Despite the push for electrification and autonomous tech, the Mini will still have an "emotional" design language.
60 years after the original model was born, the Mini still has one of the most iconic and instantly recognizable shapes in the auto industry. Making any significant changes would be sacrilegious. When BMW took over and relaunched the Mini for the new millennium, the design still stayed respectful to the original, even if it had a bit of a growth spurt. The new fully electric Mini Cooper SE doesn't have a drastically different design, either.
Speaking to BMW Blog, Mini's new Head of Exterior Design, Thomas Sycha, promises that future models will still retain the automaker's "emotional" design language, despite advances in electrification and autonomous technology.
"The future is something positive for me," Sycha said. "That's what drives us all here…I strongly believe that a Mini will retain its sympathetic expression. To exaggerate somewhat: even if it were to become a self-driving box, the experience in a Mini would always be very personal and radiate sympathy. Just what form that would take is what we're working on. The Mini experience has to be charged with optimism: when you see your Mini again in the morning, you instantly sense that it's probably going to be a good day."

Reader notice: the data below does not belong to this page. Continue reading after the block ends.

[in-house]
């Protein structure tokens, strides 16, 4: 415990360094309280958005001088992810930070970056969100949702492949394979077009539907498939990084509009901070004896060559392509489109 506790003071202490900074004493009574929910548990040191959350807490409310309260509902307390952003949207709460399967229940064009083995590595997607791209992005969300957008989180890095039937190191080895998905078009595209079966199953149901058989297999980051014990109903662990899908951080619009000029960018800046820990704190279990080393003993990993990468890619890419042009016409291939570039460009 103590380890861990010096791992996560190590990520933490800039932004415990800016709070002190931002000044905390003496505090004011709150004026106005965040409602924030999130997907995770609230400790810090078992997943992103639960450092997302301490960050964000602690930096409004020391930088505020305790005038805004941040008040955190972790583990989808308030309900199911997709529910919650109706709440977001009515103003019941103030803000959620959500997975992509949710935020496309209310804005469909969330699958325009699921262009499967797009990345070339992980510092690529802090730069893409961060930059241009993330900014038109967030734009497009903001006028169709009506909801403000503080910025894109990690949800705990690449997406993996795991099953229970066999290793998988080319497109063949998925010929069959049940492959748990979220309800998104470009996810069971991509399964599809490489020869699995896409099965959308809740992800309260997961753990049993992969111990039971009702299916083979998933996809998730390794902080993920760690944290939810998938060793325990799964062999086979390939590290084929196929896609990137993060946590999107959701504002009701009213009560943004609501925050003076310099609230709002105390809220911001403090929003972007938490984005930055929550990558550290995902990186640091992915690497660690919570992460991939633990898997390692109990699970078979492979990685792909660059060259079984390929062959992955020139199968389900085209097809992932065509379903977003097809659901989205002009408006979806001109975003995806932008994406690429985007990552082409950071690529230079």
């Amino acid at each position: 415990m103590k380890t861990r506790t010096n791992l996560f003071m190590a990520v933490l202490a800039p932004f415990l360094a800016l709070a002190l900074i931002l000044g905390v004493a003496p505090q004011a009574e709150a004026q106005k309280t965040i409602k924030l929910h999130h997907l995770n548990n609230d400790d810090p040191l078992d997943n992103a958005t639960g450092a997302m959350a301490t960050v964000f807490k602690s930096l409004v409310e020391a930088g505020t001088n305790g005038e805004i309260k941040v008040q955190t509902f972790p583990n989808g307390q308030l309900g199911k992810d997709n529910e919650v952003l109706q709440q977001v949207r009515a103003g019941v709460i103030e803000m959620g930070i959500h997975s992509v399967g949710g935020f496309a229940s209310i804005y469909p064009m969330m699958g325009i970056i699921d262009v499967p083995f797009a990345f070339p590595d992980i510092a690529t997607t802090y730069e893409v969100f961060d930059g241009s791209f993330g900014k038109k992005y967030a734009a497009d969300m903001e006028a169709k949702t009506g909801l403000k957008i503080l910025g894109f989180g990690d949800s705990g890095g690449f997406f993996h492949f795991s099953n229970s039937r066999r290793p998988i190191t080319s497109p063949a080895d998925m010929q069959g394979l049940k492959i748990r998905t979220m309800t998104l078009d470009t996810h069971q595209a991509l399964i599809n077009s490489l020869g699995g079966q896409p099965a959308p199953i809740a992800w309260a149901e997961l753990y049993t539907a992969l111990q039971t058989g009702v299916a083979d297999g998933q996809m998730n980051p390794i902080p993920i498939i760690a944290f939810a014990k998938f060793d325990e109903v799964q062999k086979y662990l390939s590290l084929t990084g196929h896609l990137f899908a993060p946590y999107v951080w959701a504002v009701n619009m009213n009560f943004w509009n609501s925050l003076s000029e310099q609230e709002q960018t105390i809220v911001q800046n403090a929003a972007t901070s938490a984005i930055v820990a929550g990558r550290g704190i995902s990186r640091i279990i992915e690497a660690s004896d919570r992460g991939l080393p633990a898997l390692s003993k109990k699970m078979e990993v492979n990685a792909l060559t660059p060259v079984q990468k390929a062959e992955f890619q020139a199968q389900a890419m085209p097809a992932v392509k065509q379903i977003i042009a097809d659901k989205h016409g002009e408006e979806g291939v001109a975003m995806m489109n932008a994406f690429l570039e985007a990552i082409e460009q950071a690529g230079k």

"To be specific: for me, Mini will definitely remain emotional in the future, despite the ubiquitous process of digitalization, or indeed precisely because of," Sycha asserted when asked about the future design of Mini cars.
Of course, it's hard to ignore the advances in electrification and autonomous driving systems, which will inevitably influence how cars will be designed in the future. However, he admitted that some features may need to be adapted. One of the Mini's most distinctive design features, for example, are its two round "friendly" headlamps, but Sycha believes they will no longer be required for autonomous cars. A Mini wouldn't look right without them, somehow.
Some argue that electric cars look soulless (we're looking at you, Volkswagen ID.3), but Sycha is adamant the Mini will still stand out from the crowd. "I would like a Mini to still be immediately and authentically recognizable, trigger positive emotions and perhaps also have an impact on other design areas," he said. "So generally speaking: the challenge is to retain the iconic character traits of a Mini and translate them into the new technoid world – so that a Mini doesn't become a soulless, self-propelled capsule in the future."